Due to the complexities inherent in such a task, many employers limit competency-based pay structures to objective, verifiable metrics like the possession of a college degree. This standard seems like a fair place to start, since the conferral of a degree by an accredited institution is a clear standard to use when it comes to professional qualifications.
But further parameters are still needed. For example, consider that Bob Iger graduated in the 1970s with a bachelor’s of science in television and radio from Ithaca College. Now suppose our custodial worker enrolls at Ithaca and earns that exact same degree as Bob.
Should this be enough for the $27 million raise? Again, no. Because there is much, much more to Bob than his degree. But under a competency-based pay system, a degree should still be worth something.
Most Organizations Use a Tiered Pay System
To address this issue of pay fairness, employers commonly allow for tiers of pay within a given role or position in an organization. In the higher education world, for instance, many colleges and universities reward employees who earn college degrees with pay increases.
For example, here is a chart from Valencia College in Central Florida that outlines pay brackets for different types of employees and different types of jobs. It is based on both college degree and “step,” which is largely a product of tenure with the institution.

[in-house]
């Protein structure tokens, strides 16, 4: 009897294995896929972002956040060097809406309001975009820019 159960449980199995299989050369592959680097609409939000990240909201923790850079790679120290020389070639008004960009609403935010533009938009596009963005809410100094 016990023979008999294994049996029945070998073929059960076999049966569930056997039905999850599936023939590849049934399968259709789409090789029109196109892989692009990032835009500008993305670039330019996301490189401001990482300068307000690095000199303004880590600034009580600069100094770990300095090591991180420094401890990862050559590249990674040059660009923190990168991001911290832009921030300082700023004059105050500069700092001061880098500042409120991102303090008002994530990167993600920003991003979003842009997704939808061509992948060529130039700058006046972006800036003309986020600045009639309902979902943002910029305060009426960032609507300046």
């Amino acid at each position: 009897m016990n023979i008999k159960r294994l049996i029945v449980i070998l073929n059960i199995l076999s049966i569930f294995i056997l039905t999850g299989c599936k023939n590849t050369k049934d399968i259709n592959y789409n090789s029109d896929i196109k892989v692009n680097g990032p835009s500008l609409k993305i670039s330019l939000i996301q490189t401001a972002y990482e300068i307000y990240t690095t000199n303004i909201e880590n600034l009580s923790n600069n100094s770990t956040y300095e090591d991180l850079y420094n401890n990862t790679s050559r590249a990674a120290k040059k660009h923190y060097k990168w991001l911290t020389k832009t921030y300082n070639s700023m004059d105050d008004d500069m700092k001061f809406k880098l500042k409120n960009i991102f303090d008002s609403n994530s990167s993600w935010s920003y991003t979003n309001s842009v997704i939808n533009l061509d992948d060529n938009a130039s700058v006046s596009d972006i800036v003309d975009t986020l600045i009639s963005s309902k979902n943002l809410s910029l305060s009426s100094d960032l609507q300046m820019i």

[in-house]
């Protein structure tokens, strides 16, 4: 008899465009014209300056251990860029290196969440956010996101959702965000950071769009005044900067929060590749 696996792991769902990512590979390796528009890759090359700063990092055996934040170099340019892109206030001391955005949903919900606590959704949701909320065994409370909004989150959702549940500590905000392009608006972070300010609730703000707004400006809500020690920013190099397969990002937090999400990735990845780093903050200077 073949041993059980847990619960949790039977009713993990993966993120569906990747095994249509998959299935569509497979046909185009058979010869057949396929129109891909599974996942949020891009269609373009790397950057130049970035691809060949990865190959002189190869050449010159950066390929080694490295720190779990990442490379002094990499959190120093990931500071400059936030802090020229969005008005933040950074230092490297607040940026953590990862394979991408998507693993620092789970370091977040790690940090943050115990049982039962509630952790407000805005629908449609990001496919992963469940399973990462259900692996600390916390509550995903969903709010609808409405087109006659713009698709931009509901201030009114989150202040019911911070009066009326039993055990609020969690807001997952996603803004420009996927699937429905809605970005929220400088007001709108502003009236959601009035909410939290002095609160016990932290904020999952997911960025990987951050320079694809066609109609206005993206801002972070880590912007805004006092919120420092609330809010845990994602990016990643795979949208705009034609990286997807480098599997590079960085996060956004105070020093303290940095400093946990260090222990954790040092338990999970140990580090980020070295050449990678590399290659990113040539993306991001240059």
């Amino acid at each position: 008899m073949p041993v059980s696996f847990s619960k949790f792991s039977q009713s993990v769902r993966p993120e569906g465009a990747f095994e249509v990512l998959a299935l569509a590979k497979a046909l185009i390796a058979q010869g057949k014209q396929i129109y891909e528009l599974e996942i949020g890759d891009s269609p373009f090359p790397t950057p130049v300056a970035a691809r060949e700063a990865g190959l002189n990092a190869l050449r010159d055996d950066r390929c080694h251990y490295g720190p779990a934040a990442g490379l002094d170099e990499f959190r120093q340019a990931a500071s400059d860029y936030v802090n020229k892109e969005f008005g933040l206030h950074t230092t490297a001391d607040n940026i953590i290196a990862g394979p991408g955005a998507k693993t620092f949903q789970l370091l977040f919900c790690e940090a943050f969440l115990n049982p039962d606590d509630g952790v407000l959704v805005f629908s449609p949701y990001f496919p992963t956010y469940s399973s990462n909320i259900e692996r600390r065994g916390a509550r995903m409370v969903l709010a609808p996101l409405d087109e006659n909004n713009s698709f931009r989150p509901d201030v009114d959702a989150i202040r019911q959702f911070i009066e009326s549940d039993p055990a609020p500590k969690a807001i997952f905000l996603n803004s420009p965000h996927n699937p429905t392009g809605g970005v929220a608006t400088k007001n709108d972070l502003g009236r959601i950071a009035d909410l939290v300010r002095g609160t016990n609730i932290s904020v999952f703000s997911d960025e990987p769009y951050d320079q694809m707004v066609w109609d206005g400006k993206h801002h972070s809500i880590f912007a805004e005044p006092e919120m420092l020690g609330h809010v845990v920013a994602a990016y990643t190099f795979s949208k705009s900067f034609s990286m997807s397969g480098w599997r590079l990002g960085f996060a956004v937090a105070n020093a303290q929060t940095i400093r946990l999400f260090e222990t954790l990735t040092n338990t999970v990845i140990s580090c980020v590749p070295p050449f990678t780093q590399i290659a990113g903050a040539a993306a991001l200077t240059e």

As you can see from the Valencia College tables, employees can look forward to pay increases if they engage in academic professional development. However, at no point should they expect to earn what the President of Valencia College makes. So the competency-based pay system places reasonable parameters around upward pay mobility within the organization.
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The Government Uses the General Schedule Payscale Table to Determine Civilians’ Pay Level
Incidentally, a similar practice is also used within the federal government, which employs millions of people, according to USA Facts. The government uses a system called the General Schedule (GS) Payscale Table to determine the pay level of each civilian employee.
Employees are ranked by pay grade. Those pay grades (GS-1, GS-2, GS-3, etc.) are based on a number of factors, including seniority, performance and (partly) college education level.
Within any given job in the federal government, employees are eligible to achieve the potential pay levels within a range of pay grades. So for example, some jobs within finance, management, information technology and other areas are eligible for the GS-10 pay range, according to the Internal Revenue Service.
According to FederalPay.org, that range is listed in the GS Tables as between $53,990 and $70,190, depending on employee qualifications and characteristics. So there is – to some degree – a fair, consistent and objective system for determining pay levels within the government’s work environment.
Competency-Based Pay Systems Should Be Carefully Designed to Be Effective
Employers can stand to benefit from the implementation of competency-based pay strategies through transparency, consistency, fairness and the obviation of accusations about discrimination. However, for these kinds of systems to be practical and effective, they must be carefully designed with detailed prescriptions so as to give employees clear and reasonable expectations about pay mobility in each position within an organization.